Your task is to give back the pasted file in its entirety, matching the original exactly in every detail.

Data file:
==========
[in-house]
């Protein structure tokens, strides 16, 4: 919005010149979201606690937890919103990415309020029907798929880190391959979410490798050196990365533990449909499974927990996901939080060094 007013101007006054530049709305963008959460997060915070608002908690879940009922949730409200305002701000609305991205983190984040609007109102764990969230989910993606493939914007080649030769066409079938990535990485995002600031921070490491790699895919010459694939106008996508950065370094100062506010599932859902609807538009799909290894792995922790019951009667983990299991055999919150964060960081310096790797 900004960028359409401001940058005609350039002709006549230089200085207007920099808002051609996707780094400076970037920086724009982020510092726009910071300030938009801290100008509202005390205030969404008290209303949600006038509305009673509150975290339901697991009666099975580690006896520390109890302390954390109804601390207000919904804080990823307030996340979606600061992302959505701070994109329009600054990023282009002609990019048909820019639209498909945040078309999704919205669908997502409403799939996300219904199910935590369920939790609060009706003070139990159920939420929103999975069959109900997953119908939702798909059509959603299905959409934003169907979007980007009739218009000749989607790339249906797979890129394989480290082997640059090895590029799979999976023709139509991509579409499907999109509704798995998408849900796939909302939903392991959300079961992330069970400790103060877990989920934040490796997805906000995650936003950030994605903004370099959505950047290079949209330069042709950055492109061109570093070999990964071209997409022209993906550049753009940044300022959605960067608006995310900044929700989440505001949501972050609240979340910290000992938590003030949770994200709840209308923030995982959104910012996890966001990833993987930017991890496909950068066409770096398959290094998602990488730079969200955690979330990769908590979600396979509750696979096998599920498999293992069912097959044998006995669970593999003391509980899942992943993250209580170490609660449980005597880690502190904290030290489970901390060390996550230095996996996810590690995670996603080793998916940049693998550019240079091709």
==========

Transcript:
[in-house]
């Protein structure tokens, strides 16, 4: 919005010149979201606690937890919103990415309020029907798929880190391959979410490798050196990365533990449909499974927990996901939080060094 007013101007006054530049709305963008959460997060915070608002908690879940009922949730409200305002701000609305991205983190984040609007109102764990969230989910993606493939914007080649030769066409079938990535990485995002600031921070490491790699895919010459694939106008996508950065370094100062506010599932859902609807538009799909290894792995922790019951009667983990299991055999919150964060960081310096790797 900004960028359409401001940058005609350039002709006549230089200085207007920099808002051609996707780094400076970037920086724009982020510092726009910071300030938009801290100008509202005390205030969404008290209303949600006038509305009673509150975290339901697991009666099975580690006896520390109890302390954390109804601390207000919904804080990823307030996340979606600061992302959505701070994109329009600054990023282009002609990019048909820019639209498909945040078309999704919205669908997502409403799939996300219904199910935590369920939790609060009706003070139990159920939420929103999975069959109900997953119908939702798909059509959603299905959409934003169907979007980007009739218009000749989607790339249906797979890129394989480290082997640059090895590029799979999976023709139509991509579409499907999109509704798995998408849900796939909302939903392991959300079961992330069970400790103060877990989920934040490796997805906000995650936003950030994605903004370099959505950047290079949209330069042709950055492109061109570093070999990964071209997409022209993906550049753009940044300022959605960067608006995310900044929700989440505001949501972050609240979340910290000992938590003030949770994200709840209308923030995982959104910012996890966001990833993987930017991890496909950068066409770096398959290094998602990488730079969200955690979330990769908590979600396979509750696979096998599920498999293992069912097959044998006995669970593999003391509980899942992943993250209580170490609660449980005597880690502190904290030290489970901390060390996550230095996996996810590690995670996603080793998916940049693998550019240079091709």